Lauren Henley, 10/31/10
Current Occupation: Substitute Teacher
Former Occupation: Special Education Assistant/ Social Rec. Coach
Contact Information: Lauren Henley is a full-time graduate student and a part time substitute teacher at various high schools in Northern California. She has worked as a waitress, a hostess, a nanny/housekeeper, an English tutor, and an aid for the physically and mentally challenged. Lauren has been published in Hayden’s Ferry Review, Projector Magazine, White Pelican Review, Eclectica and other magazines. She’s grateful to have a job and to be a student.
One Note Workaday Song
This is why I can’t work for anyone again—
the boss lady comes into the café where I sit as a patron
reading Kinnell’s Selected, and she’s got the usual four heads,
all of them having three eyes a piece. The guy with the twelve-gauge
captive bead ring in his septum leans against a wall,
clad in a dirty apron, push broom in hand,
like he’s going to burst into a song of work and minimum wage,
a song of the lowly student who swipes pieces of bear claws,
éclairs and the crusts of quiche people leave on plates
in the grey tub by the water pitcher.
One of boss-lady’s heads goes right for the worker,
Chanel Number Five lips peeling back to show white teeth,
flashing wolf spider fangs, and a voice
like black berry tart three days old,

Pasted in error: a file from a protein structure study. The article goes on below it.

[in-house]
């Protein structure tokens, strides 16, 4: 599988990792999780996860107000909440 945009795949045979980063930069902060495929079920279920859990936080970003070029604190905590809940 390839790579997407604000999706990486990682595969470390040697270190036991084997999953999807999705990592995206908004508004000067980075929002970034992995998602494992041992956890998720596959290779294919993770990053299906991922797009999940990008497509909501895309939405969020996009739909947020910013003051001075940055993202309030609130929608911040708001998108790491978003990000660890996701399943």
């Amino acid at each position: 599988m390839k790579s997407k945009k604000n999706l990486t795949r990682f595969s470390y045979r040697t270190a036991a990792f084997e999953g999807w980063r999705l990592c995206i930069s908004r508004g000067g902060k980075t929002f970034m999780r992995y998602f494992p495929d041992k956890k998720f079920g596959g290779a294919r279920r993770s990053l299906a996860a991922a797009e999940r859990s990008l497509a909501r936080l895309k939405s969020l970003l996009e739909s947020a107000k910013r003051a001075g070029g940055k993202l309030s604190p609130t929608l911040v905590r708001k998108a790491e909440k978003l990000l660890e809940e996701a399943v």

says, If you’re leaning you should be cleaning.
I have heard that voice since seventeen
when I got my first job at the Macaroni Grill. No, I have heard that voice
since the 19th century,
when I squeezed the teats of cows and cobbled shoes,
later when I stood in cobblestone allies with my boobs
shimmied up to new heights, the madam watching from the window,
whispering, higher, higher.
I heard the complaints of managers and overseers
over my mother’s own cooing,
as I passed through the birth canal.
I set to building useful objects with primary-color blocks
in my bassinet. Just rest, just rest, she’d say but I knew better.
When I take yogic breaths on a blue sticky mat
I’m breathing out that voice.
When I inhale it comes in again. When I moan in pleasure
I’m wondering if it’s a good enough moan, if it was bottled and sold
would I make any profit after the cock took its share.
When I do something for free
I calculate in my head how much my time is worth,
before and after taxes. When I’m jingling change in my pocket,
it’s to the beat of workaday drums.
The lyrics are floating in the industrial sink, they go down the drain,
they come back up.